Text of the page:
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Cerium Oxide Polishing Compound


One of the Original Rock Tumbler Polishes

cerium oxide polish
We are selling optical-grade cerium oxide polish. It is a lapidary polish that is used for most rocks and minerals that have a Mohs hardness between 5 and 8. It is also used as a polish for natural and man-made glass of all kinds. A note about the color shown above.

What Is Cerium Oxide Polish?



1 Pound
$47.99
Cerium oxide was one of the first polishes to be widely used in rock tumbling. It is the "polish of choice" for many people who do rock tumbling and all types of lapidary work. Cerium oxide produces a bright polish on agate, jasper, quartz, petrified wood, obsidian, feldspar minerals and just about every rock, mineral, and glass that is processed in a rock tumbler.

Cerium is a chemical element, and in combination with oxygen, it is known as "cerium oxide" with a chemical composition of CeO. It works best on materials that have a Mohs Hardness between 5 and 8.


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How much to use?



In rotary tumblers we recommend about two tablespoons of cerium oxide per pound of material in the barrel (rough rocks plus ceramic media). In vibratory tumblers we recommend about one tablespoon of polish for every 2 pounds of material in the bowl.


Preparing for the Polish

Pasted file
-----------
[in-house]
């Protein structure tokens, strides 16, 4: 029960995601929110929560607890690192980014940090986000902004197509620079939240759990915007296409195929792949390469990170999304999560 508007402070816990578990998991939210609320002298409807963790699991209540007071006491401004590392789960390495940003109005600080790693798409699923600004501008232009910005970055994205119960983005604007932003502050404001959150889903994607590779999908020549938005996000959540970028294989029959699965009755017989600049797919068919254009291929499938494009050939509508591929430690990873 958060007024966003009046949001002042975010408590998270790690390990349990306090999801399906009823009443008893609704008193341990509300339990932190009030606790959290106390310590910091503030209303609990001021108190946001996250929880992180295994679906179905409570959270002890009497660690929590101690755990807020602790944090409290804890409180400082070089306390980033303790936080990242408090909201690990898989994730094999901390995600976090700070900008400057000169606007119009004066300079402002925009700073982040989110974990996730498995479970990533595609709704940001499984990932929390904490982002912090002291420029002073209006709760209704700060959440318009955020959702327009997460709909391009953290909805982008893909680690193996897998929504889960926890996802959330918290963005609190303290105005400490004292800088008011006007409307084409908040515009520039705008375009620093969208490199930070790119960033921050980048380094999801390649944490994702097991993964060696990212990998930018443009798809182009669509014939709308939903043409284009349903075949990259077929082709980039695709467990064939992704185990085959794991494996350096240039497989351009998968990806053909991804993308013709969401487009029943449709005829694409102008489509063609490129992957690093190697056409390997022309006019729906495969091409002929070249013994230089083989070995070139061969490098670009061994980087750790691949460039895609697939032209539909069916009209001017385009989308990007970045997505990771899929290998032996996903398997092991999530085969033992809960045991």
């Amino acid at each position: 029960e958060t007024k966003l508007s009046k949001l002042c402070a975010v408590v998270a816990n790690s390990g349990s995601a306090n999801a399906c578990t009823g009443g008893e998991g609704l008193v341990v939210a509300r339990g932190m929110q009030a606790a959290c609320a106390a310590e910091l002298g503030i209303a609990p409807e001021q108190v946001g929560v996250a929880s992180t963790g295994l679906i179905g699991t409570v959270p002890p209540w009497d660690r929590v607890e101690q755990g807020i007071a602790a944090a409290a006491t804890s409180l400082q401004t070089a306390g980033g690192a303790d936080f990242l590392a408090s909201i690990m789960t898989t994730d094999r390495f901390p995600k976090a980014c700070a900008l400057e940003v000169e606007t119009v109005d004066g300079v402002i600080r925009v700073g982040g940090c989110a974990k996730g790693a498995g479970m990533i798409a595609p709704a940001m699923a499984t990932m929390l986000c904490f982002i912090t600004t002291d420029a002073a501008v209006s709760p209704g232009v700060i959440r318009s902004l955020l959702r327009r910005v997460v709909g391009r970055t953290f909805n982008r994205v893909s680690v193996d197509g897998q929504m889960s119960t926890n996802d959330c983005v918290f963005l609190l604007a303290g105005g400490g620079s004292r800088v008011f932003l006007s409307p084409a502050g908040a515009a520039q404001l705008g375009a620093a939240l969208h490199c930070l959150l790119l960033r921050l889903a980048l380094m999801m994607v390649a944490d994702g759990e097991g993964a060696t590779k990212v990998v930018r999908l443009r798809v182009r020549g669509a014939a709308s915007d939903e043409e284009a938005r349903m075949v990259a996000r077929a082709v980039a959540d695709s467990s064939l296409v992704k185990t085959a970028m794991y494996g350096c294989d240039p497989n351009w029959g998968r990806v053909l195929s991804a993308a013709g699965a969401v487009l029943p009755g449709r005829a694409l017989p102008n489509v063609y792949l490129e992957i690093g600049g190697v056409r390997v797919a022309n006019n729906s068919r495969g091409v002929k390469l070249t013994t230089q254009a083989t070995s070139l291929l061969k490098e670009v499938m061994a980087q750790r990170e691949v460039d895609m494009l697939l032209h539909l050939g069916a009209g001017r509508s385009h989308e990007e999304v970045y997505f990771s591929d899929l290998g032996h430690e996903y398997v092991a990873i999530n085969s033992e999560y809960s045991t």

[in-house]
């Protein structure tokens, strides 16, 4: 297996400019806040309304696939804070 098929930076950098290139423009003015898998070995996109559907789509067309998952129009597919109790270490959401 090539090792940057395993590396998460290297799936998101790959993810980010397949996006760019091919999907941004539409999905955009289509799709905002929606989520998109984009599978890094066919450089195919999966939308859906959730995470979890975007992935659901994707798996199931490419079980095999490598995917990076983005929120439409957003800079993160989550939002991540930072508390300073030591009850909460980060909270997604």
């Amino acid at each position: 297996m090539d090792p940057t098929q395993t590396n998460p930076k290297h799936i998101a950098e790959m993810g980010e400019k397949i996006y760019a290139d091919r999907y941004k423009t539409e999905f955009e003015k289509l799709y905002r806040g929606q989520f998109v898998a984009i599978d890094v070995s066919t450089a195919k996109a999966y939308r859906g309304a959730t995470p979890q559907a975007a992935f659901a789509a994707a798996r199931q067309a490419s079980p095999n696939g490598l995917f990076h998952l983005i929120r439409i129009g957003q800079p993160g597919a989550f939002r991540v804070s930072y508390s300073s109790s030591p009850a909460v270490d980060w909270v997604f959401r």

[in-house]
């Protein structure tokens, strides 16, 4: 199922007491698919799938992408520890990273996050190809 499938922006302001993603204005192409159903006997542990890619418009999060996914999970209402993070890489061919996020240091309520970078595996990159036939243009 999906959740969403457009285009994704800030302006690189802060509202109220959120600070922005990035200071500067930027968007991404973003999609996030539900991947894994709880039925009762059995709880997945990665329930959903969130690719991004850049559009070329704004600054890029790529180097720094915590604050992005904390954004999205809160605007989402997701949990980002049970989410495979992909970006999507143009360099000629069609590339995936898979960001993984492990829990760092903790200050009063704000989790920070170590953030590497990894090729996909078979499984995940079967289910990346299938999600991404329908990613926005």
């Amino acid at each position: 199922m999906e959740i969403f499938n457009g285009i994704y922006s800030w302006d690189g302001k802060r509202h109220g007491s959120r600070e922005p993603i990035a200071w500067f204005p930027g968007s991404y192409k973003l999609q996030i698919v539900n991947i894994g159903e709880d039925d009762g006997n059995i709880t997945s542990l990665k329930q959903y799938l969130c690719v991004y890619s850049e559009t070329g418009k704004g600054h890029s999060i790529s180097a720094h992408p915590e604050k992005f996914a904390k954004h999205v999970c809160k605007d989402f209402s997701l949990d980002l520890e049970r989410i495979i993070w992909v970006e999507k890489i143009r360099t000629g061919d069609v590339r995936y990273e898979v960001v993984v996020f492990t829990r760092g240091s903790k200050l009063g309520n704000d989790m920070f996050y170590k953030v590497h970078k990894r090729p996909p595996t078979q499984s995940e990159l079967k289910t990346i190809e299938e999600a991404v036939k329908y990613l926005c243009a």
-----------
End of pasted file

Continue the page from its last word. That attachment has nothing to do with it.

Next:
Most quality tumbling roughs that have been run through a fine grit step (500 or 600 grit silicon carbide) are ready for polishing. When we use cerium polish in a tumbler, we go straight from the fine grit step to polishing.

However, some people like to run an extra-fine grit step (1000 mesh silicon carbide) before polishing. This might improve the luster of your tumbled stones, or reduce polishing time, but it is possible to get great results without this extra-fine grit step.


How long to polish?



In a rotary tumbler, most materials will tumble to a bright polish with cerium oxide in about seven days. The exception is materials with a Mohs hardness greater than seven, such as topaz, beryl, or tourmaline, which might require an extra two days or more to attain a fully developed polish.

In a vibratory tumbler, most materials with a Mohs hardness of seven or less require just two days to achieve a bright polish (Mohs eight can require three to four days). Start inspecting the polish at the end of 24 to 36 hours, and stop when the polish is bright. Polishing for extended amounts of time generally does not improve the polish - instead it subjects the rocks to bruising.


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Other Uses of Cerium Oxide:



Cerium oxide is an all-purpose lapidary polish that can be used on wheels and flat laps covered with leather, felt, canvas, or other popular coverings. A slurry of cerium oxide and water is applied to the wheel or lap and kept wet during the polish by spritzing with water from a spray bottle.

In his book titled "Modern Rock Tumbling," Steve Hart shares that cerium oxide is his "first choice" for most of the harder rocks that he tumbles in a rotary tumbler. He encourages people to try cerium oxide in their vibratory tumbling.